A guide for those living with familial dysautonomia and their families.
It seems as though it has taken ages, and we understand the frustration that many have experienced as they wait their turn, but just as was anticipated when COVID-19 vaccines first became available in late 2020, vaccine is increasingly availability to different groups of people as we enter Spring 2021. We would like to share some very useful resources for finding available vaccine and anticipatory guidance on what to expect when you finally have your first and second doses.
Where to Find Them
Nationwide: CDC and Boston Children’s Hospital Vaccine Search:
Nationwide: NPR nationwide vaccine search:
In New York:
Eligibility Checker: NYC.gov/COVIDVACCINEDISTRIBUTION
Vaccine Sites: NYC.gov/COVIDVACCINE
Vaccines in NYC for People who are Completely Homebound: NYC Homebound Vaccination Program. New York City is providing in-home Covid-19 vaccinations (Johnson & Johnson) to eligible NYC residents who are fully homebound, have not already been vaccinated, and do not already have access to a vaccination program.
What To Anticipate When You Get The Vaccine
Anticipating “flu-likes symptoms” from the vaccine is very normal and commonly occurs from any vaccine. Those symptoms, which sometimes include fever, malaise, chills, body aches, or local site pain at the injection site, are all signs of our own bodies mounting good immune responses. So while that’s a good sign, we understand it can be very uncomfortable to most, and in FD may trigger an autonomic crisis.
For everyone who has had the vaccine already, most people with FD tolerate the first dose very well without any symptoms at all, which is also true in the average population.
And as in the average population, the second dose elicits more symptoms, because the immune system is already primed to take action from the first dose!
For this reason, we have been recommending to everyone with FD for the second vaccine the following guidance that will help reduce all of those symptoms and therefore prevent autonomic crisis.
The evening following the vaccination, we recommend to start taking ibuprofen around the clock (or acetaminophen if you have kidney or renal disease), and continue this for 2-3 days. To do this, we recommend taking the weight- appropriate dose (check the label of whichever medication you have) every 6 hours, including during periods of sleep. We recommend including periods of sleep, especially that first night following the dose, because some people with FD have awakened with a fever and had autonomic crisis immediately from this. Likewise, some people have only wanted to take ibuprofen or acetaminophen once they measured or felt fever or otherwise felt bad, and in these cases autonomic crises may have already started along with those other symptoms. But so far, in everyone who has followed this advice and taken their antipyretic (antifever) medication every 6 hours, they have felt fine and had no issues with increased autonomic crisis.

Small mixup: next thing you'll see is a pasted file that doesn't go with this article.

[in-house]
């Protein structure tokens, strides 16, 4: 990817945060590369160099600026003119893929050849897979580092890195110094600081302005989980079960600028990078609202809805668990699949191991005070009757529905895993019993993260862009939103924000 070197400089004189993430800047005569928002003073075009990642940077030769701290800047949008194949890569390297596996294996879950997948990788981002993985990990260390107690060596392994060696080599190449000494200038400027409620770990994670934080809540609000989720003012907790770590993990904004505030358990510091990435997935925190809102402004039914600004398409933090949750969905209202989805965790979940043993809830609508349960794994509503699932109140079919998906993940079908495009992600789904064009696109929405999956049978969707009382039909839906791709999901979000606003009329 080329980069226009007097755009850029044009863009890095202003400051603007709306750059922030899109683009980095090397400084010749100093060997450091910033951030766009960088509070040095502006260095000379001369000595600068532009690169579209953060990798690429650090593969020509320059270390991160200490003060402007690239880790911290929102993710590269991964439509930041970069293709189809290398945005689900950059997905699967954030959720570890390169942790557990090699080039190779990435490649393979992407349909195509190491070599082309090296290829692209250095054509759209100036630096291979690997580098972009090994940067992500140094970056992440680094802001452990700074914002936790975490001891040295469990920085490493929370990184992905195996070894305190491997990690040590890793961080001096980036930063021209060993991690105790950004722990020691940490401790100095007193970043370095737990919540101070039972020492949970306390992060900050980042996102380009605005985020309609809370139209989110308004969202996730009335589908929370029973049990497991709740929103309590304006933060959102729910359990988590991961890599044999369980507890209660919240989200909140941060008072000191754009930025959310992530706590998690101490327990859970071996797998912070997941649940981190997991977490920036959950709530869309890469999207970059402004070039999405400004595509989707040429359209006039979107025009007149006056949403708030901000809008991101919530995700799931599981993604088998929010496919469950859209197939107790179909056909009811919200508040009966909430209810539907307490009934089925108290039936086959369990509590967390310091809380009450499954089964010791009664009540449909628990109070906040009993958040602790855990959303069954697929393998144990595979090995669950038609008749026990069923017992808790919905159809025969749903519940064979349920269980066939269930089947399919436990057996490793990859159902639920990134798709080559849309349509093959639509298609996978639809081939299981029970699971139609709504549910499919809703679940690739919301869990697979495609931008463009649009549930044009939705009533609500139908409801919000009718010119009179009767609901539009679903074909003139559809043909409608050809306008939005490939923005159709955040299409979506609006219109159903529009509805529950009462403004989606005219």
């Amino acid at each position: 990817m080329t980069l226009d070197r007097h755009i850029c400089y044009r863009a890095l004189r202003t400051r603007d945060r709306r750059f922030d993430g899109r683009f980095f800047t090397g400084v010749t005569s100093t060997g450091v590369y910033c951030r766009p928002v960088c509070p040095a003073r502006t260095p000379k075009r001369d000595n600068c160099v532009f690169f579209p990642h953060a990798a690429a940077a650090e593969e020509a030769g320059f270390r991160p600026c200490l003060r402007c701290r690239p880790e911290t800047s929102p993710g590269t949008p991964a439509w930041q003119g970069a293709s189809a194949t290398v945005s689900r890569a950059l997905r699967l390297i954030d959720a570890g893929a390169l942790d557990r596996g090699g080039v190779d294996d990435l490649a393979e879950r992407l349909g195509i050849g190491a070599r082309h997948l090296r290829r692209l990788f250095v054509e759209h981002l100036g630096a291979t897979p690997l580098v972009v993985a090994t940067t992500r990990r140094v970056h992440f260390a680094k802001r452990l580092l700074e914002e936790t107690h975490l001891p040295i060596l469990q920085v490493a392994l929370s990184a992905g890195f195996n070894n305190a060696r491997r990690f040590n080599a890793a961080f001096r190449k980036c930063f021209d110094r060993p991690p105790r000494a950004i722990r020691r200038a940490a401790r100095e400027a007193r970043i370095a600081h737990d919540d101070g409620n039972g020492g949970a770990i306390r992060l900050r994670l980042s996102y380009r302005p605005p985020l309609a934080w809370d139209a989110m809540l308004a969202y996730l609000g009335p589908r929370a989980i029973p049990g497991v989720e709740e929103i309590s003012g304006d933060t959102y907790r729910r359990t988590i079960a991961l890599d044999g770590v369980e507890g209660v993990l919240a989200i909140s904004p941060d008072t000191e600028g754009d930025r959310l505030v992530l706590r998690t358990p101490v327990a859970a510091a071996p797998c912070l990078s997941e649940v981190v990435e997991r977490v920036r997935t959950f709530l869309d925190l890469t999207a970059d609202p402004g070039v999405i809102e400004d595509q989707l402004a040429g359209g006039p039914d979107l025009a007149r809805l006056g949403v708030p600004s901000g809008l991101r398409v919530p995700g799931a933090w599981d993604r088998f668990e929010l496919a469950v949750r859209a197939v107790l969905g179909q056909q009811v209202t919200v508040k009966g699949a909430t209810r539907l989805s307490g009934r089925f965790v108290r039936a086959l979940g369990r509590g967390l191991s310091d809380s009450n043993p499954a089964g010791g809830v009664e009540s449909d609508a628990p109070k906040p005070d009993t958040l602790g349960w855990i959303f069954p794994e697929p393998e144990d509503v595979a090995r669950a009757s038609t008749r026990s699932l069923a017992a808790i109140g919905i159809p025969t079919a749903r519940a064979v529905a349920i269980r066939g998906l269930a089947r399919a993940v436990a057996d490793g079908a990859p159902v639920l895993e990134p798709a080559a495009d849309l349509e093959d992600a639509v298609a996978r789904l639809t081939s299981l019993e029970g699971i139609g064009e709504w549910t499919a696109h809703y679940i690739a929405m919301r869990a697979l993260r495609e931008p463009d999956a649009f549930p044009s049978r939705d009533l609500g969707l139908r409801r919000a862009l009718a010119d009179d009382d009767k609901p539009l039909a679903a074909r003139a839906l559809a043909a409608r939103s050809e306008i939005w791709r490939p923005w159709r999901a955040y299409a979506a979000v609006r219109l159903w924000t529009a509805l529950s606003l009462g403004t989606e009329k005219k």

Which Vaccine Should I Get?
The bottom line, is any vaccine is better than none. So please make an appointment to get the vaccine that is available to you.
But here is further breakdown from what is currently known, which is subject to change as time goes on and more data becomes available.
Moderna and Pfizer vaccines require 2 doses separated by approximately 3 weeks. Johnson & Johnson (J&J) is a one-dose option but is a little less effective.
But all three available options at this time (Moderna, Pfizer, J&J) prevent severe effects of COVID-19, including severe disease, hospitalizations and possible death.
Moderna and Pfizer vaccines are 94% and 95% effective against having COVID-19 with any degree of symptoms. This does not mean it prevents catching it or giving it to others as much as those percentages, but in those percentages, the person who is exposed to the virus will not become sick from it.
J&J’s vaccine is 72% effective at preventing moderate disease in the U.S. and 85% effective against severe disease overall, and data has shown it has prevented death completely and hospitalizations after a period of at least 28 days.
For all vaccines, the person who got the vaccination is at the same risk level as having no vaccine until at least 2-3 weeks after vaccination, as it takes time for the immune system to react and produce antibodies. And for all vaccines, it is recommended to continue all measures of physical distancing, mask wearing, hand washing, and other hygienic measures after vaccination to continue to reduce spread, as the rates of disease are still very prevalent across the U.S. and globally.
We hope that helps answer some questions and minimizes anxiety related to where to find vaccine and what to expect when it becomes available to you.
The Dysautonomia Center